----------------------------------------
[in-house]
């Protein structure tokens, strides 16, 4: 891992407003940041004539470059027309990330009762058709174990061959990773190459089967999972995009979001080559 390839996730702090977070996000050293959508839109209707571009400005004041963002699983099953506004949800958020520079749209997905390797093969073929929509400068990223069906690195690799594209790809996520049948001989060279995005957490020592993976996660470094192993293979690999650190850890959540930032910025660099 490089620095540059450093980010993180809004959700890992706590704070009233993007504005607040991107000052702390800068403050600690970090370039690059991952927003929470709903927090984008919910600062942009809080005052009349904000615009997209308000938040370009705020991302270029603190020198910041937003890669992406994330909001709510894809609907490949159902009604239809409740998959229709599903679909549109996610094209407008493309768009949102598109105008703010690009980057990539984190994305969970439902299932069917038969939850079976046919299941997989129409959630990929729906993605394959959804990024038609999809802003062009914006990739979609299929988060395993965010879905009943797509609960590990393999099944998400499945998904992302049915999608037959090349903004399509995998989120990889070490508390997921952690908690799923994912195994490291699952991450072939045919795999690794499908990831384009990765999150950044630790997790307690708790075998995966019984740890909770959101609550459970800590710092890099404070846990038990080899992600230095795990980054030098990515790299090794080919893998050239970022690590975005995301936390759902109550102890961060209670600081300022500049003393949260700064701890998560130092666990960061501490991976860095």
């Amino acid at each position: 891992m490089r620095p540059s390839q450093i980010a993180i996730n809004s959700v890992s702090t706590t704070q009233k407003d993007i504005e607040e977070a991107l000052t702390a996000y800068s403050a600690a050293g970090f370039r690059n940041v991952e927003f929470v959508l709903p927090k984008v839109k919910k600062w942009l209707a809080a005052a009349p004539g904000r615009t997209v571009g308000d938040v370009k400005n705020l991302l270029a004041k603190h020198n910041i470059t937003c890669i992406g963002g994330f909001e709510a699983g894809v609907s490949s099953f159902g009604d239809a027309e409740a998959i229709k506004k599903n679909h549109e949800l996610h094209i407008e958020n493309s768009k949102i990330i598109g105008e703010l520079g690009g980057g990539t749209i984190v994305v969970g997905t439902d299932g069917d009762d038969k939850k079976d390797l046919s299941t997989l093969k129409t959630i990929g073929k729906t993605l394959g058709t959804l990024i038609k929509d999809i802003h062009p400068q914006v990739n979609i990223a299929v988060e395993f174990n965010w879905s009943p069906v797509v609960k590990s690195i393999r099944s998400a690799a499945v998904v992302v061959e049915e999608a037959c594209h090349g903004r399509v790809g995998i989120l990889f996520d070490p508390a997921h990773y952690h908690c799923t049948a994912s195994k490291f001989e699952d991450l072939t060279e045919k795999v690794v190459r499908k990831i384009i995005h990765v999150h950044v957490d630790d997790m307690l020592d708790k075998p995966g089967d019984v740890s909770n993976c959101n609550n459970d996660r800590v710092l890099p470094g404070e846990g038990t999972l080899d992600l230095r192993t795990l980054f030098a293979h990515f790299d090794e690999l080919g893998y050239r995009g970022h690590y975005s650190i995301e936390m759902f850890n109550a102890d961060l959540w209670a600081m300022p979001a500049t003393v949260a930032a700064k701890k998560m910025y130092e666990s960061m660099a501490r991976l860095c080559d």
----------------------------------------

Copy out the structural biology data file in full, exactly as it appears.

[in-house]
């Protein structure tokens, strides 16, 4: 891992407003940041004539470059027309990330009762058709174990061959990773190459089967999972995009979001080559 390839996730702090977070996000050293959508839109209707571009400005004041963002699983099953506004949800958020520079749209997905390797093969073929929509400068990223069906690195690799594209790809996520049948001989060279995005957490020592993976996660470094192993293979690999650190850890959540930032910025660099 490089620095540059450093980010993180809004959700890992706590704070009233993007504005607040991107000052702390800068403050600690970090370039690059991952927003929470709903927090984008919910600062942009809080005052009349904000615009997209308000938040370009705020991302270029603190020198910041937003890669992406994330909001709510894809609907490949159902009604239809409740998959229709599903679909549109996610094209407008493309768009949102598109105008703010690009980057990539984190994305969970439902299932069917038969939850079976046919299941997989129409959630990929729906993605394959959804990024038609999809802003062009914006990739979609299929988060395993965010879905009943797509609960590990393999099944998400499945998904992302049915999608037959090349903004399509995998989120990889070490508390997921952690908690799923994912195994490291699952991450072939045919795999690794499908990831384009990765999150950044630790997790307690708790075998995966019984740890909770959101609550459970800590710092890099404070846990038990080899992600230095795990980054030098990515790299090794080919893998050239970022690590975005995301936390759902109550102890961060209670600081300022500049003393949260700064701890998560130092666990960061501490991976860095």
């Amino acid at each position: 891992m490089r620095p540059s390839q450093i980010a993180i996730n809004s959700v890992s702090t706590t704070q009233k407003d993007i504005e607040e977070a991107l000052t702390a996000y800068s403050a600690a050293g970090f370039r690059n940041v991952e927003f929470v959508l709903p927090k984008v839109k919910k600062w942009l209707a809080a005052a009349p004539g904000r615009t997209v571009g308000d938040v370009k400005n705020l991302l270029a004041k603190h020198n910041i470059t937003c890669i992406g963002g994330f909001e709510a699983g894809v609907s490949s099953f159902g009604d239809a027309e409740a998959i229709k506004k599903n679909h549109e949800l996610h094209i407008e958020n493309s768009k949102i990330i598109g105008e703010l520079g690009g980057g990539t749209i984190v994305v969970g997905t439902d299932g069917d009762d038969k939850k079976d390797l046919s299941t997989l093969k129409t959630i990929g073929k729906t993605l394959g058709t959804l990024i038609k929509d999809i802003h062009p400068q914006v990739n979609i990223a299929v988060e395993f174990n965010w879905s009943p069906v797509v609960k590990s690195i393999r099944s998400a690799a499945v998904v992302v061959e049915e999608a037959c594209h090349g903004r399509v790809g995998i989120l990889f996520d070490p508390a997921h990773y952690h908690c799923t049948a994912s195994k490291f001989e699952d991450l072939t060279e045919k795999v690794v190459r499908k990831i384009i995005h990765v999150h950044v957490d630790d997790m307690l020592d708790k075998p995966g089967d019984v740890s909770n993976c959101n609550n459970d996660r800590v710092l890099p470094g404070e846990g038990t999972l080899d992600l230095r192993t795990l980054f030098a293979h990515f790299d090794e690999l080919g893998y050239r995009g970022h690590y975005s650190i995301e936390m759902f850890n109550a102890d961060l959540w209670a600081m300022p979001a500049t003393v949260a930032a700064k701890k998560m910025y130092e666990s960061m660099a501490r991976l860095c080559d």